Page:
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Author Topic: Where are all the bees?  (Read 797 times)

Offline thedoc

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Where are all the bees?
« on: 16/05/2016 12:50:02 »
Andrew Wright asked the Naked Scientists:
   On a recent walk through my local park (today may 7th 2016 and its a hot sunny day today) where there are lots of dandelions, daisys etc.. on the ground, not one bee to be spotted either in the air or hovering around the flowers. I am aware of bee die off due to aluminium poisoning via geoengeering and would like to know if you have had any other queries like this? I am in the south of the UK near London.
What do you think?
« Last Edit: 16/05/2016 12:50:02 by _system »


 

Offline tkadm30

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Re: Where are all the bees?
« Reply #1 on: 22/07/2016 21:09:46 »
Andrew Wright asked the Naked Scientists:
   On a recent walk through my local park (today may 7th 2016 and its a hot sunny day today) where there are lots of dandelions, daisys etc.. on the ground, not one bee to be spotted either in the air or hovering around the flowers. I am aware of bee die off due to aluminium poisoning via geoengeering and would like to know if you have had any other queries like this? I am in the south of the UK near London.
What do you think?

It's highly likely that bees are dying from aluminium poisoning;

See: "Bumblebee Pupae Contain High Levels of Aluminium" (2015) http://www.ncbi.nlm.nih.gov/pmc/articles/PMC4456414/
 

Offline Villi

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Re: Where are all the bees?
« Reply #2 on: 26/07/2016 04:14:35 »
I read some research that many recent dead bee colonies had very high levels of neonicotinoids, which are a type of insecticide.
 

Offline tkadm30

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Re: Where are all the bees?
« Reply #3 on: 26/07/2016 11:32:52 »
I read some research that many recent dead bee colonies had very high levels of neonicotinoids, which are a type of insecticide.

Interesting. Neonicotinoids and aluminium binds to nicotinic acetylcholine receptor (nAChR) in the brain: http://www.sciencedirect.com/science/article/pii/S0306452207009001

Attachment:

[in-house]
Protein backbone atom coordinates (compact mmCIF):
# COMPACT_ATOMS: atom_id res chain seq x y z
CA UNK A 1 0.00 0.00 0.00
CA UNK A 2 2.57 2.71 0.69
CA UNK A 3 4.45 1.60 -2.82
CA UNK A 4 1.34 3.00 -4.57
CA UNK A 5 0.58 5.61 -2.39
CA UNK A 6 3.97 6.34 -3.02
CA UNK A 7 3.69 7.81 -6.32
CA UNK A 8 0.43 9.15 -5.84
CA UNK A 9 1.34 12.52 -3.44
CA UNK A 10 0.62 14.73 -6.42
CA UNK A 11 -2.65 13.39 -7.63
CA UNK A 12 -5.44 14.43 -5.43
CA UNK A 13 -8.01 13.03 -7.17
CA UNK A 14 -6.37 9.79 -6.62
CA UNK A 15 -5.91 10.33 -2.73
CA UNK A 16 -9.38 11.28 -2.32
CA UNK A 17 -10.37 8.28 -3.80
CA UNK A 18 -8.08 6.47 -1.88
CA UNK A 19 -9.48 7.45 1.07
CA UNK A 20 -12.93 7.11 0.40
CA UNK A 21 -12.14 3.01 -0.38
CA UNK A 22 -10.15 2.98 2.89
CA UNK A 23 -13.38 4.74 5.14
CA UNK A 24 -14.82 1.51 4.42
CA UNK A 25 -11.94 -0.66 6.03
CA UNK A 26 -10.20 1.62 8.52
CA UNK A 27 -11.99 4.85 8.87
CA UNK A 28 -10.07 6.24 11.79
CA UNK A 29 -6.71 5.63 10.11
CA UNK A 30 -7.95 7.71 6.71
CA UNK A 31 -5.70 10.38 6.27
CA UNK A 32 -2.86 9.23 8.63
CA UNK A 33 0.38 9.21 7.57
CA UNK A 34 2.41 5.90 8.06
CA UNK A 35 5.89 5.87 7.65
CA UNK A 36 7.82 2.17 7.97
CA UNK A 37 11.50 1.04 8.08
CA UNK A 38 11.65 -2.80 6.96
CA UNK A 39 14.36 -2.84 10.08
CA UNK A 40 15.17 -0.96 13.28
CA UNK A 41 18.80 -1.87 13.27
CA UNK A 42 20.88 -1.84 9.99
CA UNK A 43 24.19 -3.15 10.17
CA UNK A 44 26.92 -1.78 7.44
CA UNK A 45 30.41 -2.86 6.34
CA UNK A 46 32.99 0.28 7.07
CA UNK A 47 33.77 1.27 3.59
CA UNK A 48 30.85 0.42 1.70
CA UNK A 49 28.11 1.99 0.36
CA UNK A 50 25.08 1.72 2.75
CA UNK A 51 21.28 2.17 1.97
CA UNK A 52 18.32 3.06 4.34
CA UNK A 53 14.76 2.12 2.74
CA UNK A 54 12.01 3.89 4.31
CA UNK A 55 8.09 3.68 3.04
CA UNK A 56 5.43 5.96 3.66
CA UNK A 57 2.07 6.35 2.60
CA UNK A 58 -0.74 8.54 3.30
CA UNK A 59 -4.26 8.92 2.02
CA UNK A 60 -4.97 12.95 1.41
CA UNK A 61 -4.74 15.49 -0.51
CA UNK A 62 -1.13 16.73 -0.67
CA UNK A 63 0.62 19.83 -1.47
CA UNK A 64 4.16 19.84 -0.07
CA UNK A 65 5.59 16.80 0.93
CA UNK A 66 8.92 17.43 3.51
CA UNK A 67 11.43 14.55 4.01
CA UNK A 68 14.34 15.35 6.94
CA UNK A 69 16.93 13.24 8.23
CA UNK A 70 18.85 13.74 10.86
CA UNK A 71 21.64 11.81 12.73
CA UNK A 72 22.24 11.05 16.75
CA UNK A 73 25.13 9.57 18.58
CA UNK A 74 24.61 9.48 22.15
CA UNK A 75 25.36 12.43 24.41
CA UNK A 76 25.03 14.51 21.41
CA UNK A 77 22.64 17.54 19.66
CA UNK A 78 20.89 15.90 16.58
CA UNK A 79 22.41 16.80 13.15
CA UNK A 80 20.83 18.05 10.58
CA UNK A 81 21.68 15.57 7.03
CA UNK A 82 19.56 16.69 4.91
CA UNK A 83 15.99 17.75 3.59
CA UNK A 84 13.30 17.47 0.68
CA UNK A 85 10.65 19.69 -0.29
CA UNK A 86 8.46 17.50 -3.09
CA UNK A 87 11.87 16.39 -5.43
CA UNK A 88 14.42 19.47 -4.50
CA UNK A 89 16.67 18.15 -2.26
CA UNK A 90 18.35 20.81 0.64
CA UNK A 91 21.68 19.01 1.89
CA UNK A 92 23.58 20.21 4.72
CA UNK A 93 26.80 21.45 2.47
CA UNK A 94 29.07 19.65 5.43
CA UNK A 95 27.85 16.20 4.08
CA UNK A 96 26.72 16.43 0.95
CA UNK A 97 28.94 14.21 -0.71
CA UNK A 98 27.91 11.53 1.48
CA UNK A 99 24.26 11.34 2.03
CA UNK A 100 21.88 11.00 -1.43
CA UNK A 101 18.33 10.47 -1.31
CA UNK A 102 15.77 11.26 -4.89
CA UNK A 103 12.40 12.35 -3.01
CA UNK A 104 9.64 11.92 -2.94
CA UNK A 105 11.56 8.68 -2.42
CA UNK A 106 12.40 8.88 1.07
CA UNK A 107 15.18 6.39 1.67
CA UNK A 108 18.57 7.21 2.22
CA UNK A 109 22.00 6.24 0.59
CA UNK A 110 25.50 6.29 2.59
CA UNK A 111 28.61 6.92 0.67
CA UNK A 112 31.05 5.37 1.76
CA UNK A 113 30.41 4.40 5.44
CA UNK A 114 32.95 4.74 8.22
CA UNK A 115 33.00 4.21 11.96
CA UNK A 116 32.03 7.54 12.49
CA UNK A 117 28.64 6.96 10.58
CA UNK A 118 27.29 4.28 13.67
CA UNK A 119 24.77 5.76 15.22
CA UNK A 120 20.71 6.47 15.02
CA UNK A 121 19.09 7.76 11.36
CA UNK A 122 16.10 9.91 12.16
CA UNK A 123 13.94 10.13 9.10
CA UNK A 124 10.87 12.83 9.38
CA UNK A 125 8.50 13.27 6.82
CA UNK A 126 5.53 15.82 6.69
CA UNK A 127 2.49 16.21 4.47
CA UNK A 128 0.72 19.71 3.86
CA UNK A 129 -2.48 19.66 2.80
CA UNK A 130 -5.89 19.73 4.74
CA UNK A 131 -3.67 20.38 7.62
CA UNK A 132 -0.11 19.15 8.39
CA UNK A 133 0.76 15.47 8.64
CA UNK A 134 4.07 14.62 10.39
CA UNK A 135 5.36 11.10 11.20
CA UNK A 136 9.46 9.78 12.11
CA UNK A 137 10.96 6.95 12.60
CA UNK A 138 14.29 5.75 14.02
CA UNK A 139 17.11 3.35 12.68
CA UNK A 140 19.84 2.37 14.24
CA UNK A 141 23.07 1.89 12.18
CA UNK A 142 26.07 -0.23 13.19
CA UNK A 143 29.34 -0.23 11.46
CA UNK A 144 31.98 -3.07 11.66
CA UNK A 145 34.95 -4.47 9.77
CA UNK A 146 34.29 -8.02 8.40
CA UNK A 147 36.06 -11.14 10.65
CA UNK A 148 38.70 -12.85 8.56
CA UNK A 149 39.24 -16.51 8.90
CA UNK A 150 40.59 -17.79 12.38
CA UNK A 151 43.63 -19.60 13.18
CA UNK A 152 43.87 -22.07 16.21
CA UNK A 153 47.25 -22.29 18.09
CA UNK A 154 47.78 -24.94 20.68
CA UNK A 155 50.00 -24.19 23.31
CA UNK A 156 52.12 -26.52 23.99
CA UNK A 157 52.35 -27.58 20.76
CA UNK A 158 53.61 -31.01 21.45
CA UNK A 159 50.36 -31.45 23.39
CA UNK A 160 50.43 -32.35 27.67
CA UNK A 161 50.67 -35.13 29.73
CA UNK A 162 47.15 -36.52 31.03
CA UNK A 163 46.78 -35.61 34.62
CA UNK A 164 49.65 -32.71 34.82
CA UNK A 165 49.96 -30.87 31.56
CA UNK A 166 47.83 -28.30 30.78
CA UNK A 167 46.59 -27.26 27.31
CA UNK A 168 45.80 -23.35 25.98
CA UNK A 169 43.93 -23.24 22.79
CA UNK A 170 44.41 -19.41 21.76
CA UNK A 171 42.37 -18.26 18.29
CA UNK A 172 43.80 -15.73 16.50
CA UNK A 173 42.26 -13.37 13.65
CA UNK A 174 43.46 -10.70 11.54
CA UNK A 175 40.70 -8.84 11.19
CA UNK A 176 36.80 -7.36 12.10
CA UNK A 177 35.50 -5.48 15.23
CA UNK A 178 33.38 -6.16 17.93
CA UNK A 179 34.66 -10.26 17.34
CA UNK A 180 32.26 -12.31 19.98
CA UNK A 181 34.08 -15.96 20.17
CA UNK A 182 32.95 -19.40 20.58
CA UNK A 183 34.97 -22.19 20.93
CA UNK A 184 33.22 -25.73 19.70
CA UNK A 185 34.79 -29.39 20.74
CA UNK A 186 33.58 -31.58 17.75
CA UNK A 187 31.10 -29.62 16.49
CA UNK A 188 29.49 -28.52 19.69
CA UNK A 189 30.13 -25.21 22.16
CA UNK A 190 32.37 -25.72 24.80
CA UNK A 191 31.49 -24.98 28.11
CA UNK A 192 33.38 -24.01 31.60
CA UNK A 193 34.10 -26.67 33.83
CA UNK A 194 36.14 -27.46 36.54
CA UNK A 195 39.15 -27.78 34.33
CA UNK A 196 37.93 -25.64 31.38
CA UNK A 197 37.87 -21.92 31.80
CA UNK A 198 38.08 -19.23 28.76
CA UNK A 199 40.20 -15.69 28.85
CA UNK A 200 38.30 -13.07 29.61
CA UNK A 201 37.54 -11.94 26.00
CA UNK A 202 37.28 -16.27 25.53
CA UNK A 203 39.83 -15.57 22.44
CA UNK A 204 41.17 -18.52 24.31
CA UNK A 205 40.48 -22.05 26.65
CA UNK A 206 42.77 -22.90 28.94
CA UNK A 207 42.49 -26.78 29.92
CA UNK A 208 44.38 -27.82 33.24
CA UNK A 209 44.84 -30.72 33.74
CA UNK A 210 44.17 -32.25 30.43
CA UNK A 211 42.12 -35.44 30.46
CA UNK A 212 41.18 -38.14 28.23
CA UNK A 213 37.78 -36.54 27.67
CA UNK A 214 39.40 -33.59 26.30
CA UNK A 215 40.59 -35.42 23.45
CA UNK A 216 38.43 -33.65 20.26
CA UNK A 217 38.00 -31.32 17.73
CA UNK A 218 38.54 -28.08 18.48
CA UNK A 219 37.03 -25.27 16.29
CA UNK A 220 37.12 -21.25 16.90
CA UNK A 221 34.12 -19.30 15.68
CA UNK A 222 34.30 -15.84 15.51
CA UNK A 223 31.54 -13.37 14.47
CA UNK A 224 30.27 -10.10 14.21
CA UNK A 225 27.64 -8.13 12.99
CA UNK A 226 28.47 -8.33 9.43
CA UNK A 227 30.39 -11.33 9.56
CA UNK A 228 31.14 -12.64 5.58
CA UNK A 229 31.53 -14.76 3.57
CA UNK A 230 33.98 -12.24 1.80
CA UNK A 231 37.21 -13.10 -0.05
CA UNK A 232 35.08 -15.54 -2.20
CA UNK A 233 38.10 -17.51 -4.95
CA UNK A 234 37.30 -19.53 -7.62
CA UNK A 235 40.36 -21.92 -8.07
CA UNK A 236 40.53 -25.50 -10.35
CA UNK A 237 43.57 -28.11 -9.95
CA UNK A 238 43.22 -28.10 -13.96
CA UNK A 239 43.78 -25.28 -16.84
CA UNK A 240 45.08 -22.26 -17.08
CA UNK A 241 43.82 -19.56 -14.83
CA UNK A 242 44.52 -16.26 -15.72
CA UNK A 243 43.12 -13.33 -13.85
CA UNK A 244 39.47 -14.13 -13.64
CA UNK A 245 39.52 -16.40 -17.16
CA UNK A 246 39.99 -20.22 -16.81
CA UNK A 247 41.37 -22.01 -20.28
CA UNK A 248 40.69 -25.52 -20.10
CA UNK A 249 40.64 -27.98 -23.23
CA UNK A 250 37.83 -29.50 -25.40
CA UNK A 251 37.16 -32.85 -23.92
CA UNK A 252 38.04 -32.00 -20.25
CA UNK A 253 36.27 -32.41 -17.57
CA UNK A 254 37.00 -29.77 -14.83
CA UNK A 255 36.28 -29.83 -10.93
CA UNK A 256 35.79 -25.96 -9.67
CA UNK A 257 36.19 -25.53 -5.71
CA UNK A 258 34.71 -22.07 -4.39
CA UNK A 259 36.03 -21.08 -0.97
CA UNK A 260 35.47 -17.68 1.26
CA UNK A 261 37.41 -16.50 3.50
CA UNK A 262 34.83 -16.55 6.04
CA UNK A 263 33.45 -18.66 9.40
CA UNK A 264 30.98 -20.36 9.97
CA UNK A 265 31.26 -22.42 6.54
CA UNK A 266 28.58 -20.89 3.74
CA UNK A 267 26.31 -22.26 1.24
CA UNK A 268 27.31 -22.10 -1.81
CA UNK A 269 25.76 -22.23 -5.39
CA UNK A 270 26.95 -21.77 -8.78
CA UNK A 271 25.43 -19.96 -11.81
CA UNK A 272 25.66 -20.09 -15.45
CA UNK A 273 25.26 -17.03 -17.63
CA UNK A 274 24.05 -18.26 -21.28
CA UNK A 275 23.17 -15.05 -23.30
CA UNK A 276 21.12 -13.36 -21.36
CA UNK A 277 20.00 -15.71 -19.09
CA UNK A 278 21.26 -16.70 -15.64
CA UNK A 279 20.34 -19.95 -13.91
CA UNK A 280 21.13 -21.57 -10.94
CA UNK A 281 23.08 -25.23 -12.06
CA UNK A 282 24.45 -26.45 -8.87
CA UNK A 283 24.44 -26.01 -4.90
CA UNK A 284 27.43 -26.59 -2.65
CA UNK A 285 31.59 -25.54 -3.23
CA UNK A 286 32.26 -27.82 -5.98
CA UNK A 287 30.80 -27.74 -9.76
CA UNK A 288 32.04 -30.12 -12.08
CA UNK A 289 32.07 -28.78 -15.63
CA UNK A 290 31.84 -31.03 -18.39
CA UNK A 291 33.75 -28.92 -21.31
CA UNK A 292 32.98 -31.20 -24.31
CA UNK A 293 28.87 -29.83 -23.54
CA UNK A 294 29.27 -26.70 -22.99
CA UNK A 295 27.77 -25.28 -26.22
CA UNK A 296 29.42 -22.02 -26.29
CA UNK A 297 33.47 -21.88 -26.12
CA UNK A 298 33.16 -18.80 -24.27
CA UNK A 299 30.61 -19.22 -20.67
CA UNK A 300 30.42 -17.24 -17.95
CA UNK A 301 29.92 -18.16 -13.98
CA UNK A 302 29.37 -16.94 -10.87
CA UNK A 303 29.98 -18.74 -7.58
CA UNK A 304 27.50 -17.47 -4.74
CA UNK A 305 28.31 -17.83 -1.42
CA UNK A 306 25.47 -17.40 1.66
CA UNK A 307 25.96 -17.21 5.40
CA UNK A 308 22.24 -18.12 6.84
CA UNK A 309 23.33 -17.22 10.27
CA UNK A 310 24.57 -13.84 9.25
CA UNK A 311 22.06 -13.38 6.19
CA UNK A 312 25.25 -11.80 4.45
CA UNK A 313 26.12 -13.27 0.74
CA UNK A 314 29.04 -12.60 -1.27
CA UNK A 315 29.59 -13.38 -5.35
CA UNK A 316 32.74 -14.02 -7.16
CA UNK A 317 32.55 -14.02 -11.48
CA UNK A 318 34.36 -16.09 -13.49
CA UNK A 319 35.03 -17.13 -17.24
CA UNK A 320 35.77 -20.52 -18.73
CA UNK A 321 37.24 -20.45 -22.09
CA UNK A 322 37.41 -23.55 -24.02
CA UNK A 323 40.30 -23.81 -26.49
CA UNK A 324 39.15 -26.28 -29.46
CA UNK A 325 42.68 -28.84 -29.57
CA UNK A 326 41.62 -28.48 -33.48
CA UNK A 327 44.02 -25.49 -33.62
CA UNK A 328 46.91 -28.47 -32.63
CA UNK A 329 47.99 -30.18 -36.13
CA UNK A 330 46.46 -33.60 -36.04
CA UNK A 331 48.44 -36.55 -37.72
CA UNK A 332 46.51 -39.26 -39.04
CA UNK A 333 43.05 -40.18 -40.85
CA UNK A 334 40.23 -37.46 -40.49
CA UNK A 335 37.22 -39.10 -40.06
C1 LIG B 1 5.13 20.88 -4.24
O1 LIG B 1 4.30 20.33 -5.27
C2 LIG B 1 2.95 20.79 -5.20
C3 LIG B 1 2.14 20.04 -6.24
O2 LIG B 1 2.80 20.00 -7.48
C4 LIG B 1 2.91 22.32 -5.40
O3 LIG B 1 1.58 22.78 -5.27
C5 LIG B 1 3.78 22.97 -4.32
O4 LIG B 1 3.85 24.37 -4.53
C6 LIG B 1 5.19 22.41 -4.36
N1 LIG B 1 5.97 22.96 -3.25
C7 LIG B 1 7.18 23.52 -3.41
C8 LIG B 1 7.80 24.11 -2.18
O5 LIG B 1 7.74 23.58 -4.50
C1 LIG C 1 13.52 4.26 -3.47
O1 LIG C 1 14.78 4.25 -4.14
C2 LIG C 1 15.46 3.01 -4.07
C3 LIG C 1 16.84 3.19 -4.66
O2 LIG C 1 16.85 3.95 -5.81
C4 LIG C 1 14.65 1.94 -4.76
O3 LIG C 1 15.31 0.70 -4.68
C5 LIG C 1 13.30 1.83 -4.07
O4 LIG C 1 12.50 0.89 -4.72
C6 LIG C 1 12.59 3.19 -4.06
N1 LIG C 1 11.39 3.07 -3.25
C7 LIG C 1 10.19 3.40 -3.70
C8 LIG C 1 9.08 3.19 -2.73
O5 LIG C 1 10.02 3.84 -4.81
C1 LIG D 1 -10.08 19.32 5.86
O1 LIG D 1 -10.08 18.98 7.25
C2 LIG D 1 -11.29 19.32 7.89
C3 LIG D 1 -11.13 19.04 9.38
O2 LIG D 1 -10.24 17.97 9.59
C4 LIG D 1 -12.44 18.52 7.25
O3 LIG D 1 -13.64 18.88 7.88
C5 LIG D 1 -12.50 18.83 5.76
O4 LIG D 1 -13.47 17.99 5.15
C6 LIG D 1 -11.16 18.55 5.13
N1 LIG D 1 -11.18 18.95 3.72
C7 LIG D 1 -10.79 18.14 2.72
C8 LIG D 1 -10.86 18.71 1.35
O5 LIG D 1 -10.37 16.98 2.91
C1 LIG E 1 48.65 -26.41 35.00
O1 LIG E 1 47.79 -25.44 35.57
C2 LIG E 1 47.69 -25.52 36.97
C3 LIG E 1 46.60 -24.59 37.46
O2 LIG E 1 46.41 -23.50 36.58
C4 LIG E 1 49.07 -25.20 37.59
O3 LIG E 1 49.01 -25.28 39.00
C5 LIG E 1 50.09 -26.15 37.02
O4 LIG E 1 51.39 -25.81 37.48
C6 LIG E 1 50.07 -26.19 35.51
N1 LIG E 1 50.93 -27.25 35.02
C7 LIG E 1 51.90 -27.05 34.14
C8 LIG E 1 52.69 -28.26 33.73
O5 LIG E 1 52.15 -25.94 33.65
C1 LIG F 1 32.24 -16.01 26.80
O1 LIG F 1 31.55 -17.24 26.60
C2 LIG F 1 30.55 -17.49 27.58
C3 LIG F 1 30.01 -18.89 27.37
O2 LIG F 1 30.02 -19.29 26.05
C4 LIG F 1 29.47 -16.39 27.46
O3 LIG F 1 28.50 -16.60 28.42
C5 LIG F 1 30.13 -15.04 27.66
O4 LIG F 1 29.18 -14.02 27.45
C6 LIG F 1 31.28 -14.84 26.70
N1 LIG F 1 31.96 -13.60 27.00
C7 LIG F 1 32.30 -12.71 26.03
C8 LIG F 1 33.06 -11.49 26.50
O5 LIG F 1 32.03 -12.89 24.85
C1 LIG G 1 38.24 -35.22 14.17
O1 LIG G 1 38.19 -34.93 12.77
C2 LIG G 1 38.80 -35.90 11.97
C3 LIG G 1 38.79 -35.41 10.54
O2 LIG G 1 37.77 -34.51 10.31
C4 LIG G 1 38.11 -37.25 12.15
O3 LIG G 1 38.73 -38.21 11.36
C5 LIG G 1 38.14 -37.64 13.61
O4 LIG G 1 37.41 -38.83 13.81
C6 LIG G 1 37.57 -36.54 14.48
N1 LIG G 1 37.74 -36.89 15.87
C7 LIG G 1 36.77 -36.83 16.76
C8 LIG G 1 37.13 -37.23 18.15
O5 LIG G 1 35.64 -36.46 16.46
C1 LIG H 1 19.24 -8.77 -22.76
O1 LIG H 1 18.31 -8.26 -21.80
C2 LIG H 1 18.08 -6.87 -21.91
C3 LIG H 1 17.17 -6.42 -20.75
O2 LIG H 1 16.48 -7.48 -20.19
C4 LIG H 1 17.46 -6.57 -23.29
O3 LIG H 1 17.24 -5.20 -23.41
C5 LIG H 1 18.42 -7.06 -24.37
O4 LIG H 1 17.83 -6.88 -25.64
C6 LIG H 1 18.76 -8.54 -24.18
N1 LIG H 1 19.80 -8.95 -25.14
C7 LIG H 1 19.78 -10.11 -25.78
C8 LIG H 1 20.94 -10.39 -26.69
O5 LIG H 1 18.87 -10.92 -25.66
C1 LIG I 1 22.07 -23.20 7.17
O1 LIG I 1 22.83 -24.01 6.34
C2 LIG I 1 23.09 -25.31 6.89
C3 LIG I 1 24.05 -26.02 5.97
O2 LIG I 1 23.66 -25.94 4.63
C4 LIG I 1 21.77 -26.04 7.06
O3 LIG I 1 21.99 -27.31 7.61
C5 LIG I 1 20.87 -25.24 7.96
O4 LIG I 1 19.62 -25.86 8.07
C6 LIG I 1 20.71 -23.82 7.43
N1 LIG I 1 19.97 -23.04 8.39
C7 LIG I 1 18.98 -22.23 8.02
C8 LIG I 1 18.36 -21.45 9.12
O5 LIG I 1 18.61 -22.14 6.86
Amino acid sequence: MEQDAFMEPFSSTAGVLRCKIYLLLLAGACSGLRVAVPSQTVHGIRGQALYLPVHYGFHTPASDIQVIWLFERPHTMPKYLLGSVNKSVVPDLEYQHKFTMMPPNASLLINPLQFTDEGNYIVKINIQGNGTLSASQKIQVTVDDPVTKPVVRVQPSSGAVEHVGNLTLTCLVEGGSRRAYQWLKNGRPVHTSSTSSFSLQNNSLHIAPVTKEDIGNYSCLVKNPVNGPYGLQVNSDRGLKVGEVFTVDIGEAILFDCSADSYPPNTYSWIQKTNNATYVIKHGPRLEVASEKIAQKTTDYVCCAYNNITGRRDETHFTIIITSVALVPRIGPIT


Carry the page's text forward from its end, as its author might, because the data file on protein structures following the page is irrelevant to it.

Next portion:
Offline tkadm30

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Re: Where are all the bees?
« Reply #4 on: 28/07/2016 20:23:03 »
The probability that bees gets toxic levels of aluminium oxide from stratospheric aerosol spraying is more likely than neonicotinoid use for agriculture purposes.
 

Offline exothermic

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Re: Where are all the bees?
« Reply #5 on: 27/08/2016 10:23:22 »
The probability that bees gets toxic levels of aluminium oxide from stratospheric aerosol spraying is more likely than neonicotinoid use for agriculture purposes.

I disagree. While the nicotinic pesticides: imidacloprid, acetamiprid, clothianidin, dinotefuran, nithiazine, thiacloprid and thiamethoxam are highly toxic to bees, phenylpyrazole-based pesticides like fipronil pose an even greater threat to bee populations with an LD50 of 0.004 micrograms. The use of fipronil includes residential, commercial as well as agricultural applications.
 

Offline Villi

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Re: Where are all the bees?
« Reply #6 on: 03/09/2016 02:30:49 »
Also came across something that said bees sperm count were extremely lowered. Recently in South Carolina spraying of farms wiped out colonies nearby too.
« Last Edit: 03/09/2016 07:09:20 by Villi »
 

The Naked Scientists Forum

Re: Where are all the bees?
« Reply #6 on: 03/09/2016 02:30:49 »

 

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